What kind of insurance does your small business require?
From determining what type of insurance you are legally required to have to ensuring that you have the minimum level of cover, Confused.com can help navigate you around the pitfalls.
Thankfully, choosing the correct insurance products to suit your company's needs is actually quite straightforward and largely depends on what type of business you operate, how large it is and what sort of assets you need to protect.
Who needs it?
Regardless of what your company does, every business in the United Kingdom that employs one member of staff or more is required by law to have an active Employers' Liability Insurance policy in place according to the Employers' Liability Insurance Act 1969.
This insurance covers the business in the event that an employee who is injured at work or who become ill as a result of their work for the company makes a claim from compensation.
Certain types of businesses - government departments and non-limited family businesses, for example - are exempt but all other companies must comply with the legislation.
What level of cover is needed?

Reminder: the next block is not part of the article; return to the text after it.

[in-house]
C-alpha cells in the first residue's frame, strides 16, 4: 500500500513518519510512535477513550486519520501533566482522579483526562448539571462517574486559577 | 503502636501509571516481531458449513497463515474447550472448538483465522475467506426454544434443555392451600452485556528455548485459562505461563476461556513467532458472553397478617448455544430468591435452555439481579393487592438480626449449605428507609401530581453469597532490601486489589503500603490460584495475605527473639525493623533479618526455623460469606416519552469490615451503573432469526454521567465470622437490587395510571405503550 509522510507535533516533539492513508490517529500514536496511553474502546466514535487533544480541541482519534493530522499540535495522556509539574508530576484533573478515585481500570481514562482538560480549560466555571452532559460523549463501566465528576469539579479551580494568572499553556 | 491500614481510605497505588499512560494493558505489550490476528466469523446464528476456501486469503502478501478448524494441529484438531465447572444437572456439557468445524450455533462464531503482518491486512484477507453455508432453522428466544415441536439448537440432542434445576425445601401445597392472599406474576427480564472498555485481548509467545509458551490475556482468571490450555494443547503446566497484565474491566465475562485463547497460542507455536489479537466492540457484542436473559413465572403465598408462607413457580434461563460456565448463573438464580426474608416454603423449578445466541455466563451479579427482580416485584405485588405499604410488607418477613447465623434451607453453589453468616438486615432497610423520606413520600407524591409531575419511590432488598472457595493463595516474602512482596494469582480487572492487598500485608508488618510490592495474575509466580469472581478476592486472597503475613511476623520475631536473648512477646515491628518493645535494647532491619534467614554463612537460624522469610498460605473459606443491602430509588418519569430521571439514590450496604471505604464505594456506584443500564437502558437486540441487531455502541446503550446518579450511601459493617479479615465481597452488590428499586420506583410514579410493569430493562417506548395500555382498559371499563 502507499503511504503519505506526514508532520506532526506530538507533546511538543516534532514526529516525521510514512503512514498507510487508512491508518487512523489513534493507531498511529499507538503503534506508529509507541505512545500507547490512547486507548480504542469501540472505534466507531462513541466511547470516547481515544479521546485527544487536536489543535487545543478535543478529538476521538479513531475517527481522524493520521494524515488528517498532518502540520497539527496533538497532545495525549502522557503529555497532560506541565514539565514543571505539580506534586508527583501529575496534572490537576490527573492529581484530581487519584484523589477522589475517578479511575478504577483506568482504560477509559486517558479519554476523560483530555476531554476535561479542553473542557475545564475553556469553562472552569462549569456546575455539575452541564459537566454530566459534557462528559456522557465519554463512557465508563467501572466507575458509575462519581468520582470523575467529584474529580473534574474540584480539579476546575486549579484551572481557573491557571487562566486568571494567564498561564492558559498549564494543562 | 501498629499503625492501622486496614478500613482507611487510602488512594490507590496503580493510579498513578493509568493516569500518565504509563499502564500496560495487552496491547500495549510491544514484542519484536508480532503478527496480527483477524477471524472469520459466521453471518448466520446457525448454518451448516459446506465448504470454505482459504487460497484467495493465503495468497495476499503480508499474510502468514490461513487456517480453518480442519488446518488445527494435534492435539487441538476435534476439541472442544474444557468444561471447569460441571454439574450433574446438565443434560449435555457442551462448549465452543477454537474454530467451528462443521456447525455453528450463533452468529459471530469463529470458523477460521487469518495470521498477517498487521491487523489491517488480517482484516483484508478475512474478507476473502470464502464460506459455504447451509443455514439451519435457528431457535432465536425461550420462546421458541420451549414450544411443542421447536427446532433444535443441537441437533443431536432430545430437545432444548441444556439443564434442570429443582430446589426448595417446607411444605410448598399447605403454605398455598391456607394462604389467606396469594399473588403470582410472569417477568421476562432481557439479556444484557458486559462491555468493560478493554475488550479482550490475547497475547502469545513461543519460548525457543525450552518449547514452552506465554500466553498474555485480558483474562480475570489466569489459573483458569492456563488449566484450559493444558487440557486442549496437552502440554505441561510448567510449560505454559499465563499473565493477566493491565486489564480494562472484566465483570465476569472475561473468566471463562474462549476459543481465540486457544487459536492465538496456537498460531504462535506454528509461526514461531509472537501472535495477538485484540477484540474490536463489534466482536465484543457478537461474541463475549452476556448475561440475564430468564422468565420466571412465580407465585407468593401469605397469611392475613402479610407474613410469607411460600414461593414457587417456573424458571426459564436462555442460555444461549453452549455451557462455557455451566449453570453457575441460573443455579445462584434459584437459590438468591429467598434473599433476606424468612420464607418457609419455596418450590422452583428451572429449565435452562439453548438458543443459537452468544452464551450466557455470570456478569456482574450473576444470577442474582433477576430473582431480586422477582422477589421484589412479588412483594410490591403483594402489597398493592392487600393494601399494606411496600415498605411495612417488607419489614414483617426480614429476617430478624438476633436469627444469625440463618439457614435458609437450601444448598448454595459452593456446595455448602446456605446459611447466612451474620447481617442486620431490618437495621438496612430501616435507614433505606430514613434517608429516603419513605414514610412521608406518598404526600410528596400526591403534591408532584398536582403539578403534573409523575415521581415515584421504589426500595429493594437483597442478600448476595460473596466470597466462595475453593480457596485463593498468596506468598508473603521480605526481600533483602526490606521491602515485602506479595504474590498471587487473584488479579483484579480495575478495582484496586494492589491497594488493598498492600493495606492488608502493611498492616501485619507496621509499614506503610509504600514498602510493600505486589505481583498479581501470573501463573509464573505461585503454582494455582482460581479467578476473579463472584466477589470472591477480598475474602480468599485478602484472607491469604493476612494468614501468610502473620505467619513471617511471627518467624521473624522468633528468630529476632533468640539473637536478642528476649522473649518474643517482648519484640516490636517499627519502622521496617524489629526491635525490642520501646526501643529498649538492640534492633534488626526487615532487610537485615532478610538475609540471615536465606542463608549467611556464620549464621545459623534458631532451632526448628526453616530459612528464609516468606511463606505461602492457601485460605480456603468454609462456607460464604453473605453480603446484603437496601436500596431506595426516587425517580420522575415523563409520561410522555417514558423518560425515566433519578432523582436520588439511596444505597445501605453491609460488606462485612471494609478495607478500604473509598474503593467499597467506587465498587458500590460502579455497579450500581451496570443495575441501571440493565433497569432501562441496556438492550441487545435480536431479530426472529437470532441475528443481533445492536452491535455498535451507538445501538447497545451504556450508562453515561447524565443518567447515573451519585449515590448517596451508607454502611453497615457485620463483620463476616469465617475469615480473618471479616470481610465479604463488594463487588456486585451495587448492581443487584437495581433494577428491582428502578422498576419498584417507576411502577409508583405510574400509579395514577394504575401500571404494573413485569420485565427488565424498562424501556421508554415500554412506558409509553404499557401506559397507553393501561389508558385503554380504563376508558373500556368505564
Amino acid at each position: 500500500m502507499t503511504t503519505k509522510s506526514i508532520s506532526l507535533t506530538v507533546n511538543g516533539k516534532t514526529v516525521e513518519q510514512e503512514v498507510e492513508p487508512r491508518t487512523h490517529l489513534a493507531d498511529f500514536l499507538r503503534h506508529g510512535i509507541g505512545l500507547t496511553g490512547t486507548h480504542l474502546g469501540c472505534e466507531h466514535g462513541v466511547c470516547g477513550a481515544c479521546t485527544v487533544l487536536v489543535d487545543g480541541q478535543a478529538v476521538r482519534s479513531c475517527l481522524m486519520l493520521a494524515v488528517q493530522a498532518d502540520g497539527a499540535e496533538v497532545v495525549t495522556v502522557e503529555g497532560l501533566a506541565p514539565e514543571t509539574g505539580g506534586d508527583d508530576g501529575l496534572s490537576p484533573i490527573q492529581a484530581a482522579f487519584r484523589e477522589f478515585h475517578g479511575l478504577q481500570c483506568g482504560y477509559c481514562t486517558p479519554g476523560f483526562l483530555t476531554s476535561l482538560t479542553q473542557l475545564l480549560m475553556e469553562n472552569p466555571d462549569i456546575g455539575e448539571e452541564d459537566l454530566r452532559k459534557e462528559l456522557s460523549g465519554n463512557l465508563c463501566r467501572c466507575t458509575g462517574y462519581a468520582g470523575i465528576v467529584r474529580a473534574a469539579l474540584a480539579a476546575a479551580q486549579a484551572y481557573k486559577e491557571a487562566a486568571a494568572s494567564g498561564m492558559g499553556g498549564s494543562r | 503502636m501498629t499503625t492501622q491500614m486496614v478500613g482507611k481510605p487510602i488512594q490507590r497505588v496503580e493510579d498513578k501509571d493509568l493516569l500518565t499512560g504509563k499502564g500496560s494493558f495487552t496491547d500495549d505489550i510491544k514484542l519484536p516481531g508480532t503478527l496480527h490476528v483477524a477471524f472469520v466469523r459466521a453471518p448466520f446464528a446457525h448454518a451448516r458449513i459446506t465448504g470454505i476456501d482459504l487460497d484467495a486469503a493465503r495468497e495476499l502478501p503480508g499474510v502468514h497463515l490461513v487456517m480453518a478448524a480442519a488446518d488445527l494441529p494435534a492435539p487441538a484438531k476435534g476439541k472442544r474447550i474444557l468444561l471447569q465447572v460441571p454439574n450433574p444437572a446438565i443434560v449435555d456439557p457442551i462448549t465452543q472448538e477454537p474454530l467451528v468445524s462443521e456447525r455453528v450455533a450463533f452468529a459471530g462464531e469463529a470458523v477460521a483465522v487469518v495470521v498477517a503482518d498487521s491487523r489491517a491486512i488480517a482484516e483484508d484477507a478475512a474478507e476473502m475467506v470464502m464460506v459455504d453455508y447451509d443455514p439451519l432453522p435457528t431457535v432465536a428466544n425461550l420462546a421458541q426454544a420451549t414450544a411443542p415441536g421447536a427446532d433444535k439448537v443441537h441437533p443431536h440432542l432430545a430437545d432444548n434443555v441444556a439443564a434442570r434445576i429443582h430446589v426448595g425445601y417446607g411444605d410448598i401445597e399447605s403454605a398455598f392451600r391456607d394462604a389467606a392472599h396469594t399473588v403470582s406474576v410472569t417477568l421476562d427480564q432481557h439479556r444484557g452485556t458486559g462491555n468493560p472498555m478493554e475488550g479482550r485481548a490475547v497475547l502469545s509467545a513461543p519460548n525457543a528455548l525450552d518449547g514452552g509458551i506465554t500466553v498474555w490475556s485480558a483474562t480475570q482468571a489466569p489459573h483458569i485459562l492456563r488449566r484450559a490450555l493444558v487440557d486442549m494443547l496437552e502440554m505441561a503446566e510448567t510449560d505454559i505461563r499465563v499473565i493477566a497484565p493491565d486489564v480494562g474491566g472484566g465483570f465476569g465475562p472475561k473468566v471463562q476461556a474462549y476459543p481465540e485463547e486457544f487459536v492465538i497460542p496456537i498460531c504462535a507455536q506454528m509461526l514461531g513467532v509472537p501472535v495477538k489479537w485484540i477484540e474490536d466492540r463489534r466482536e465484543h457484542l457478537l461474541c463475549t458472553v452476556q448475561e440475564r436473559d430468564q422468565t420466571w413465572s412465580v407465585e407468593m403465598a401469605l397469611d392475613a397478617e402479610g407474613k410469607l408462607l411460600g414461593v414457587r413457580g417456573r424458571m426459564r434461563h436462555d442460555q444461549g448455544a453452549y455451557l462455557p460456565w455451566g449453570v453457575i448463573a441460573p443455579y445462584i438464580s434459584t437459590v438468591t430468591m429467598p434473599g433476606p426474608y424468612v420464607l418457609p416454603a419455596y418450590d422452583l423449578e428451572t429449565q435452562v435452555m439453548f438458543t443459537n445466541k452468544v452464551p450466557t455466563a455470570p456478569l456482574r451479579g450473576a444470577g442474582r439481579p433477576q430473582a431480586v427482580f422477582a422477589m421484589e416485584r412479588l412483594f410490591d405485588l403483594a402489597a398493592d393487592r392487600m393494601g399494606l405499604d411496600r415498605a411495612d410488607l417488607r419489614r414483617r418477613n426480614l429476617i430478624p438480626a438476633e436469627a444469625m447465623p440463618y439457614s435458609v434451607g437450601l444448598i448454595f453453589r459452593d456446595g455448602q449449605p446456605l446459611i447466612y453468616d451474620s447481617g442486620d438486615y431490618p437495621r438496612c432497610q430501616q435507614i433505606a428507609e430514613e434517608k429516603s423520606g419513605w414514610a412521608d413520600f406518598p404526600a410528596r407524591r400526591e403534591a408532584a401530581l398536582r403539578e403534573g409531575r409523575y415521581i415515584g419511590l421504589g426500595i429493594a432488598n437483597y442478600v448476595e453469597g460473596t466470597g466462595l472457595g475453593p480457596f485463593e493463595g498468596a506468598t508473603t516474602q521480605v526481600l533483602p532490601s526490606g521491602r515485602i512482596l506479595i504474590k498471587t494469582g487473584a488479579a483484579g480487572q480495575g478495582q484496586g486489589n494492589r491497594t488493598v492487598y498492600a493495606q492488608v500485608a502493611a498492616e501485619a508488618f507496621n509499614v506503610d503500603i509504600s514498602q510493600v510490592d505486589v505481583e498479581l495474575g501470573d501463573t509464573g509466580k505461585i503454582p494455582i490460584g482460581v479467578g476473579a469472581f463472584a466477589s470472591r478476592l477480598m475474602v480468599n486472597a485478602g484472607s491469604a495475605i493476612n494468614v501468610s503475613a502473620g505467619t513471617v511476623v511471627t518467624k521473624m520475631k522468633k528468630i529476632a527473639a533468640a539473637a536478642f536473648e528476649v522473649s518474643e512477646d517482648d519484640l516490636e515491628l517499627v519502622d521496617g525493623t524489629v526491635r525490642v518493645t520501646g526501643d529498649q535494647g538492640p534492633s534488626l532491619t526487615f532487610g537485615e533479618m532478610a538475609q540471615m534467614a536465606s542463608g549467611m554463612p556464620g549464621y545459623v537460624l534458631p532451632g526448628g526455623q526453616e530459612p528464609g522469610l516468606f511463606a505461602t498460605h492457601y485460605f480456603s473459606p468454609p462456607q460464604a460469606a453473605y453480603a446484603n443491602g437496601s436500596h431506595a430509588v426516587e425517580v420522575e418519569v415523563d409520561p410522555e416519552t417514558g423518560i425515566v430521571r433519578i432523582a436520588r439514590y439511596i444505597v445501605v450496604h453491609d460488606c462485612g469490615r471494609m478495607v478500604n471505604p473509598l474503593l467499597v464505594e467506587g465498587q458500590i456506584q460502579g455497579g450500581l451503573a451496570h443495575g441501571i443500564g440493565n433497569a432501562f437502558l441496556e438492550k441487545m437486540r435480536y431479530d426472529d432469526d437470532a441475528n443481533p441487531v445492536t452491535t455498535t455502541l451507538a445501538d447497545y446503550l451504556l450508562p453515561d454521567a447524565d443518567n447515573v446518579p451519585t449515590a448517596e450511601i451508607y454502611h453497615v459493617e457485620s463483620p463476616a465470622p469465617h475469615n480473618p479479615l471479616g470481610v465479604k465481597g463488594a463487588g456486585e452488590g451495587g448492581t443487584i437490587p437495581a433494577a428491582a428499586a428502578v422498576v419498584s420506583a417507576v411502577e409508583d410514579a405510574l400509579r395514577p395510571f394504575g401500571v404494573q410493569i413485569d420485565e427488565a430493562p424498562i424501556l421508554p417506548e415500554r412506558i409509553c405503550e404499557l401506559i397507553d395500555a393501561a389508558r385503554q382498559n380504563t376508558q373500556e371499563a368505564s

The minimum level of cover for an Employers' Liability Insurance policy is £5 million although most businesses usually take out a higher level of cover, with £10 million a more common figure even for relatively small companies.
Depending on the size of your business and the risks involved with the work it does, it may be necessary to pay for a greater level of cover.
The Health and Safety Executive (HSE) is responsible for enforcing the laws on Employers' Liability Insurance and can fine businesses who do not have a policy in place up to £2,500 per day.
In extreme circumstances, the HSE has the authority to close down businesses which refuse to comply with regulations.
What else do I need to know?
When your business takes out an Employers' Liability Insurance policy, you will receive a certificate from the insurance provider.
This certificate should be displayed in a prominent location to ensure that employees can read it if necessary.
Businesses are legally required to keep a copy of this document for a minimum period of forty years and are obliged to show it to the HSE if requested. Failure to comply with either of the above can result in a fine of up to £1000.
It's important to note that Employer's Liability Insurance is only valid in the United Kingdom and on offshore platforms in its waters.
This means that if your company has employees based outside the UK, you will need to check the employment laws in those countries and take out any necessary policies.
Larger companies may be legally required to take out other policies aside from Employer's Liability Insurance.
Those businesses that operate any sort of vehicles must take out motor insurance, either in the form of individual policies for each vehicle or 'fleet' cover when a larger number of vehicles are involved.
Many other businesses are also obliged to take out Professional Indemnity Insurance; lawyers, accountants and financial advisors must have this type of insurance by law.